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Pentagon: Concerned about Sanitation Conditions for Evacuees in Qatar, they have Improved Somewhat; Pentagon: Sticking to Mission Date of August 31st Withdrawal; Pentagon: "Several Thousand" Americans Safely Evacuated; Senior Official: President Asked for Contingency Plans in Case that Changes; Biden Decides to Stick With August 31st Withdrawal Deadline. Aired 11a-12p ET

Aired August 24, 2021 - 11:00   ET




JOHN KIRBY, PENTAGON PRESS SECRETARY: --if there needs to be or other dispositions of equipment there at Hamid Karzai International Airport then

we'll do that. And we will do that appropriately Carla did I get - already?


KIRBY: I'm sorry. We'll come back to it my fault. My fault! My fault!

UNIDENTIFIED FEMALE: Can we - can I ask you both about the bottlenecks because you got 20,000 people out in the last 24 hours, which is a big

number, the biggest you've had yet? Do you have 20,000 people now inside the airport to get out in the next 24 hours? Or are there bottlenecks that

are preventing people from getting in and getting people on planes and those planes in the air because there's nowhere to receive them?

MAJ. GEN. HANK TAYLOR, DEPUTY DIRECTOR, U.S. JOINT STAFF REGIONAL OPERATIONS: Yes, I'll talk about just bottlenecks. And I think I talked a

little bit about that earlier. As we - those that depart Kabul and get to those staging bases within UCOMM or, you know, CENTCOM AR, that is the

coordination that I've talked about earlier to ensuring that we place you know, evacuees in one of those 14 locations there to prevent a bottleneck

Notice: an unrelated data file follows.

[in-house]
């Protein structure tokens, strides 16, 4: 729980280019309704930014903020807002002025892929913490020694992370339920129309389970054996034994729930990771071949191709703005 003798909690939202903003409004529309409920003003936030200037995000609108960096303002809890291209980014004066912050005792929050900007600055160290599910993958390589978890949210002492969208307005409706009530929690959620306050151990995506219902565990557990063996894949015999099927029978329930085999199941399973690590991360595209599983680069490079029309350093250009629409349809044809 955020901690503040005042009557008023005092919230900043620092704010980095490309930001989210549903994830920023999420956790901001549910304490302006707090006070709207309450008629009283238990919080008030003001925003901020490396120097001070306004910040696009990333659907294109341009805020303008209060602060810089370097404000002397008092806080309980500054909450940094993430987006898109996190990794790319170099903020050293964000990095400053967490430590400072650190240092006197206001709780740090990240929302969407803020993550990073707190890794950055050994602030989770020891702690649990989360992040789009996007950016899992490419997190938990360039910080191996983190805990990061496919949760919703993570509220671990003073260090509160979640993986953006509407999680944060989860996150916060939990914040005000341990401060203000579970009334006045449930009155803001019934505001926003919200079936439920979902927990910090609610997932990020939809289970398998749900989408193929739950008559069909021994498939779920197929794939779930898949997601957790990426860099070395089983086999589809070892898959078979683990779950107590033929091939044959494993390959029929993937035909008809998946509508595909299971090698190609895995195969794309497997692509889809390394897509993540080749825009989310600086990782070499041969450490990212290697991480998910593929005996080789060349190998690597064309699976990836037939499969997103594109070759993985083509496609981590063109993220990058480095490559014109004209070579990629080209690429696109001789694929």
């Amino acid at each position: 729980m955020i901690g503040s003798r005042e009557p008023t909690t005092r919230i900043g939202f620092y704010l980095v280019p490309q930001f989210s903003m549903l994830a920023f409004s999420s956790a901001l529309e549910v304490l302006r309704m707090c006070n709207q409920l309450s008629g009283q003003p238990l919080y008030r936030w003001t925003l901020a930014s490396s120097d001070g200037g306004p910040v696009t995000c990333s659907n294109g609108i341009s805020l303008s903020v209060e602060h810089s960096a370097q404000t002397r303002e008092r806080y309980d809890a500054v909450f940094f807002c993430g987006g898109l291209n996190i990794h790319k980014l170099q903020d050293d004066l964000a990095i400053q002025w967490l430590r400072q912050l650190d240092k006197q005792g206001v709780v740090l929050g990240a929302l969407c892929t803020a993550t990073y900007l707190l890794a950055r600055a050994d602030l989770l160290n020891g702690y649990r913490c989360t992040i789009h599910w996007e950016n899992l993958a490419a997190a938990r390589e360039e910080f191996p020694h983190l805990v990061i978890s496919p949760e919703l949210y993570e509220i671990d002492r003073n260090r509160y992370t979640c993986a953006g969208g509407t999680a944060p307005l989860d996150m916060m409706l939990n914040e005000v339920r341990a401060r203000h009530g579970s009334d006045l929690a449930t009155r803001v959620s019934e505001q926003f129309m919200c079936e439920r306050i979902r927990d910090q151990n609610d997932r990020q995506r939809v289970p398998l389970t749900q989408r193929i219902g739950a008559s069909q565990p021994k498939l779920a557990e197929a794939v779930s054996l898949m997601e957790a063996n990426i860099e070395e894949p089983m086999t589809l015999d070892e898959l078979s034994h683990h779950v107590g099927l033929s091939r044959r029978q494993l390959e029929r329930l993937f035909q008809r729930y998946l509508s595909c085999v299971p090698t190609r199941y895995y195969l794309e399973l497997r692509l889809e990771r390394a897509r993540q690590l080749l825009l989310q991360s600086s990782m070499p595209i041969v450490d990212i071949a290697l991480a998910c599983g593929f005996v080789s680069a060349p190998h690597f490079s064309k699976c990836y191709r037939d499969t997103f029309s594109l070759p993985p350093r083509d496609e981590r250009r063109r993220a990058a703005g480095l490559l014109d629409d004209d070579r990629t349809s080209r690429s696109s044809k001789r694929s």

so that as our increased throughput, as you know, increase that number that they're able to hold there.

CENTCOM and UCOMM are continuing to coordinate together, and what the Joint Staff and TRANSCOM of where to put those evacuees to allow flights to

continue to leave Kabul. So as we look at those on Kabul, there is no constraint of allowing flights to leave today.

We still expect the throughput that we saw in the last two days, to be able to continue with no bottleneck at others. We continue to manage that on an

hourly minute basis to ensure we know where to fly people too.

UNIDENTIFIED FEMALE: And you have enough people in the airport compound now in Kabul or --?

TAYLOR: I don't have the exact number in Kabul but there are evacuees on Kabul right now being processed through all stages of you know the process

there to be ready to fly.

UNIDENTIFIED FEMALE: But you don't have the number.

TAYLOR: It's - I don't have the exact number. I don't just when I left here, but we have folks ready to evacuate.

KIRBY: We can get to the airport now. It does as the General said it literally changes by the hour. I mean, if you think about what we did

yesterday, it's firstly - do the math, it's almost 1000 people per hour over the last 24 hours. So it changes a lot.

So I will - it's a fair question. We'll take it. We'll get you the number of what there is now. I would just caution you to understand that that

number constantly changes. That's the whole goal is to keep the throughput.

So you get you get down to a certain level and then you know, you get more and you - so you just keep - you keep moving people through its constantly

fluid. Yes.

UNIDENTIFIED MALE: Thanks to --. I know, you said you're fixed on August 31st as the departure date.

KIRBY: I think we can probably find that number now. Can you just go get it and bring it up here so we don't have to wait till the end of the briefing,

I'm sorry go ahead.

UNIDENTIFIED MALE: You had said earlier, you're fixed on August 31st as a departure date. Nevertheless, there is some discussion of the possibility

of changing that mission to something like that to fall under what you would call sometimes speculation or that fall under what you would call